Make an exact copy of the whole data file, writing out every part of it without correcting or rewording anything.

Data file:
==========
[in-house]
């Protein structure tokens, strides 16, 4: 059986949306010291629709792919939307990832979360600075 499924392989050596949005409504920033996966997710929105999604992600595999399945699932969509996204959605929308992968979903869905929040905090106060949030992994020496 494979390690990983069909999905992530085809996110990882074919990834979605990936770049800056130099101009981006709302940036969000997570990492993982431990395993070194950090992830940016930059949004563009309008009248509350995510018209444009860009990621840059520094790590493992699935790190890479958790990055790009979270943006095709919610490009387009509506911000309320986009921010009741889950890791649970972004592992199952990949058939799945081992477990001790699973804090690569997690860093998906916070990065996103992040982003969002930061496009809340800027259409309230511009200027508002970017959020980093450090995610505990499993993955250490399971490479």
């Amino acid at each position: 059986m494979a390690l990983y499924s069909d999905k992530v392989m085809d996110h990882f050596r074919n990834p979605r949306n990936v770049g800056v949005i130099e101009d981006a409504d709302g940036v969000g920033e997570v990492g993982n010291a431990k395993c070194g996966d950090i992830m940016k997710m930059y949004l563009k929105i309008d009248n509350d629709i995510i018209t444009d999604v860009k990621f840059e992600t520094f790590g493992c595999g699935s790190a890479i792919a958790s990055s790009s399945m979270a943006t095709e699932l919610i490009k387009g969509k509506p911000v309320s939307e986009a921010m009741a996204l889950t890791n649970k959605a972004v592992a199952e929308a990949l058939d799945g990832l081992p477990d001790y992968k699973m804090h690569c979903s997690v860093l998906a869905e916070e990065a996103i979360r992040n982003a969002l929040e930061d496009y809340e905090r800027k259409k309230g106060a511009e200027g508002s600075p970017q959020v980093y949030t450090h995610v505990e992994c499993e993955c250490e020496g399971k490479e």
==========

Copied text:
[in-house]
């Protein structure tokens, strides 16, 4: 059986949306010291629709792919939307990832979360600075 499924392989050596949005409504920033996966997710929105999604992600595999399945699932969509996204959605929308992968979903869905929040905090106060949030992994020496 494979390690990983069909999905992530085809996110990882074919990834979605990936770049800056130099101009981006709302940036969000997570990492993982431990395993070194950090992830940016930059949004563009309008009248509350995510018209444009860009990621840059520094790590493992699935790190890479958790990055790009979270943006095709919610490009387009509506911000309320986009921010009741889950890791649970972004592992199952990949058939799945081992477990001790699973804090690569997690860093998906916070990065996103992040982003969002930061496009809340800027259409309230511009200027508002970017959020980093450090995610505990499993993955250490399971490479």
């Amino acid at each position: 059986m494979a390690l990983y499924s069909d999905k992530v392989m085809d996110h990882f050596r074919n990834p979605r949306n990936v770049g800056v949005i130099e101009d981006a409504d709302g940036v969000g920033e997570v990492g993982n010291a431990k395993c070194g996966d950090i992830m940016k997710m930059y949004l563009k929105i309008d009248n509350d629709i995510i018209t444009d999604v860009k990621f840059e992600t520094f790590g493992c595999g699935s790190a890479i792919a958790s990055s790009s399945m979270a943006t095709e699932l919610i490009k387009g969509k509506p911000v309320s939307e986009a921010m009741a996204l889950t890791n649970k959605a972004v592992a199952e929308a990949l058939d799945g990832l081992p477990d001790y992968k699973m804090h690569c979903s997690v860093l998906a869905e916070e990065a996103i979360r992040n982003a969002l929040e930061d496009y809340e905090r800027k259409k309230g106060a511009e200027g508002s600075p970017q959020v980093y949030t450090h995610v505990e992994c499993e993955c250490e020496g399971k490479e």